Juliette Binoche once spent nights sleeping under a Paris bridge to prepare for a film about two homeless lovers, but it was her own family’s Sunday ritual at her sprawling stone house in the Paris suburbs that helped inspire her for Chocolat. That’s when she gathers her children Raphael, 7, and Hanna, 15 months, slips in a video of 1971’s Willy Wonka and the Chocolate Factory and pigs out on myriad rich chocolates and pastries.
“Juliette’s been crazy about chocolate since she was small,” says her sister, photographer Marion Stalens, 39. “When she’s not feeling good, she can eat a whole chocolate bar. And when she is feeling good—same thing.”
Look for a sugar rush later this month. Binoche, 37, is up for a Best Actress Oscar for her role as the woman who beguiles a French village with her culinary arts in Chocolat. A Best Supporting Actress winner for 1996’s The English Patient, Binoche I knows she’s a long shot (“I think it’s already decided,” she told a French u journalist, alluding to hyperfavorite Julia Roberts) and seems to have little interest in accolades anyway. “You can’t take it for yourself,” she said of her Oscar in Studio magazine in 1998. “It’s the result of work and of an encounter.”
Professionally, Binoche’s encounters have made her one of France’s highest-paid actresses (earning up to nearly $1 million per film), despite her spotty box office history. In fact, a string of disappointments led her to leave France last year for a three-month run onstage in Betrayal in New York City, where she and her kids lived in a Manhattan loft. “It’s as if France were my husband and the United States my lover,” she has said. “I decided to follow my lover for a while.”
Back home, she and her real-life lover of about two years, Hanna’s father, Benoit Magimel, 26 (André Hallé, a scuba diver with whom she lived from 1991 to 1993, is Raphael’s father), shun publicity. Binoche takes advantage of France’s strict privacy laws, suing publications for printing facts about her personal life or running unauthorized photos. (Not that she’s hiding her romances. “We have intense lives, she told London s Evening Standard. “You can’t ask an actor or actress to be a perfect couple for years and years.”) She stays clear of the party circuit, even hurrying back to Paris from London (on Miramax cochairman Harvey Weinstein’s chartered plane) just after the British Academy Film Awards on Feb. 25 to see her son off to school the next morning. “She’s very maternal,” says Patrice Leconte, who directed the actress in the recent The Widow of St. Pierre. “I don’t think she’d be Juliette Binoche without children.”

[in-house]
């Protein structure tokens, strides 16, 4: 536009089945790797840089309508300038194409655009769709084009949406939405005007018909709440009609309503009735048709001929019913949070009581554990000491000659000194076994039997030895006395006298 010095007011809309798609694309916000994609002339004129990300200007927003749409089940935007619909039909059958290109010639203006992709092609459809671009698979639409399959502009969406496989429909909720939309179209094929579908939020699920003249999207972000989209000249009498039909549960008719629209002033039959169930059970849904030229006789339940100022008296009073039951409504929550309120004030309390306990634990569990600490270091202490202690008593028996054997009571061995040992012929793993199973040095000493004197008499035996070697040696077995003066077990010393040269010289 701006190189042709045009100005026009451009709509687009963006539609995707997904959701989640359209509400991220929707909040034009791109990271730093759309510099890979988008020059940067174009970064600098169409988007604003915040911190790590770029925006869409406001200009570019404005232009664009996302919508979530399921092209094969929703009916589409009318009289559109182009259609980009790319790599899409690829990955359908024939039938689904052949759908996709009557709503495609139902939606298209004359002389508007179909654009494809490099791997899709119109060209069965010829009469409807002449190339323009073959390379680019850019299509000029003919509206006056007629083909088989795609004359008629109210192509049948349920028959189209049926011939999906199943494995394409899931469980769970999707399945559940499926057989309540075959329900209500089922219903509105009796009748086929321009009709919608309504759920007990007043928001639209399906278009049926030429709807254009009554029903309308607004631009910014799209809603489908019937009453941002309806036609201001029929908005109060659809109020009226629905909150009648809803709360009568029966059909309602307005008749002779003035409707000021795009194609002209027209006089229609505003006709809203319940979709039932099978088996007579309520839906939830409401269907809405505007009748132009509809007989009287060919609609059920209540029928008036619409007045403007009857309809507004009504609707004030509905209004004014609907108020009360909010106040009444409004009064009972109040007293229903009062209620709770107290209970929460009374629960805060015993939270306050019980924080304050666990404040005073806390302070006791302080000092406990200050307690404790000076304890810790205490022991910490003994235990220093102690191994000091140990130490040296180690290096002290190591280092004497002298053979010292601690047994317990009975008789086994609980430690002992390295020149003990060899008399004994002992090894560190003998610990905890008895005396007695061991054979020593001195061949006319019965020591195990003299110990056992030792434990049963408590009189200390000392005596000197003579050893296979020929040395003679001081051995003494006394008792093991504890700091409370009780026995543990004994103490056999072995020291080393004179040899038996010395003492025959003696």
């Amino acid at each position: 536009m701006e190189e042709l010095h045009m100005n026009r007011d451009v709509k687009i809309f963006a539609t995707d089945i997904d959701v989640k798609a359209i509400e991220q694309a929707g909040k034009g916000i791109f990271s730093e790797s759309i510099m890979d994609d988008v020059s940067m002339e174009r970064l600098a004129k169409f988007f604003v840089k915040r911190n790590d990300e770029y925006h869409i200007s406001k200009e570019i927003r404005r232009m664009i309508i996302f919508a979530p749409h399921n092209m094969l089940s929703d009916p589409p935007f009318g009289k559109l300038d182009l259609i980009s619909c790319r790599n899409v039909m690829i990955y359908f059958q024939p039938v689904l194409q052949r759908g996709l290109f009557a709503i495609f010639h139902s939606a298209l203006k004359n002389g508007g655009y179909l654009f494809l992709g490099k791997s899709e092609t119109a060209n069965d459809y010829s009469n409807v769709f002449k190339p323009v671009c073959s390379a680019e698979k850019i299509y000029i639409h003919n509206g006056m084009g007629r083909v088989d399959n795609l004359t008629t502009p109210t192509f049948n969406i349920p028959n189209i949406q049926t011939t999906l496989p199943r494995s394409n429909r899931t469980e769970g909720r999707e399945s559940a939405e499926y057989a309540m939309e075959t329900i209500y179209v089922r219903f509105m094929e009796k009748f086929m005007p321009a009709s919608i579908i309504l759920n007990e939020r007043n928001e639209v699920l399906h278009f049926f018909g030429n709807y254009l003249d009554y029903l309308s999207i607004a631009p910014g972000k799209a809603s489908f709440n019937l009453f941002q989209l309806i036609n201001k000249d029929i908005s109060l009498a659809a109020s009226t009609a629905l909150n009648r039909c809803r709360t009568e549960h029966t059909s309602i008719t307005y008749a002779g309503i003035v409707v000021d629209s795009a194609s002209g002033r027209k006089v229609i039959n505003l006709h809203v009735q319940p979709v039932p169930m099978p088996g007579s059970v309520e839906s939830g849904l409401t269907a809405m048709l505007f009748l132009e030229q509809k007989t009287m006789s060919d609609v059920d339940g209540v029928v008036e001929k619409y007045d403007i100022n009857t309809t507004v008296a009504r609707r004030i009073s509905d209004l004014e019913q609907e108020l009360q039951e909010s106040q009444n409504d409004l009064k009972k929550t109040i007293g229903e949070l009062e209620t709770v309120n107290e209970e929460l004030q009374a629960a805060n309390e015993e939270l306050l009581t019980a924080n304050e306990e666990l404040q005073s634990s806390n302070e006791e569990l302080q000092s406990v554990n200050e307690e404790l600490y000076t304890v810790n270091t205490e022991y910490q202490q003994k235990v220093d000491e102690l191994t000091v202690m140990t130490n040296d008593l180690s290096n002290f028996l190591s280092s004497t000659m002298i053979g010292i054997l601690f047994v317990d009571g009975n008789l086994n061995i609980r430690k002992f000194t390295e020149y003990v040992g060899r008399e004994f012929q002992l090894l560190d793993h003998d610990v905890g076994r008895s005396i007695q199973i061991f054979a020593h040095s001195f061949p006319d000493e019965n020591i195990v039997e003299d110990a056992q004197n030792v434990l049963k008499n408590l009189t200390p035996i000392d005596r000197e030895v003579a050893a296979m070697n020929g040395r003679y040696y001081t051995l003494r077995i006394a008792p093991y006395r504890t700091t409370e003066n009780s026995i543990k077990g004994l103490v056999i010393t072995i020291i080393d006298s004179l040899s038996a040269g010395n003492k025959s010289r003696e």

She had a darker view of her own childhood, says sister Marion. Born to Jean-Marie, 67, and Monique Stalens Binoche, 61, both stage directors and actors who split when she was 4, Binoche spent time with Marion in a boarding school run by nuns before the two settled with their mother in north central France. Despite both parents’ warnings against an acting career—”They were worried about our future,” Marion says—Binoche went on to study at France’s state theater school. In 1985, emerging as an in-demand young actress, she landed a role in a French film and fell for director Leos Carax, weathering a stormy five years with him. Her role in 1988’s The Unbearable Lightness of Being opposite Daniel Day-Lewis raised her profile in Hollywood, but she maintains a Gallic independence—and candor—about both the movie business and her peers. She branded Jeremy Irons authoritarian after working with him on 1992’s Damage and was canned from a film in 1996 by French producer-director Claude Berri because, she said, she wasn’t an “obedient little soldier.”
That drive, along with star power, lets her indulge offscreen passions, such as sponsoring a Cambodian children’s charity, which have nothing to do with Hollywood glitz. But Oscar night beckons, and Binoche will be there. “I think she’s going to have one of those famous people design her dress,” Weinstein says. “We’ve been ribbing her mercilessly about that.” In fact, famous person Jean Paul Gaultier, who has outfitted Binoche for galas past, is designing her gown. Wardrobe aside, she’s not worried. “I am not expecting anything,” she said recently. “It is my way of staying healthy.”
Cathy Nolan and Peter Mikelbank in Paris, Rebecca Paley in New York City and Pete Norman in London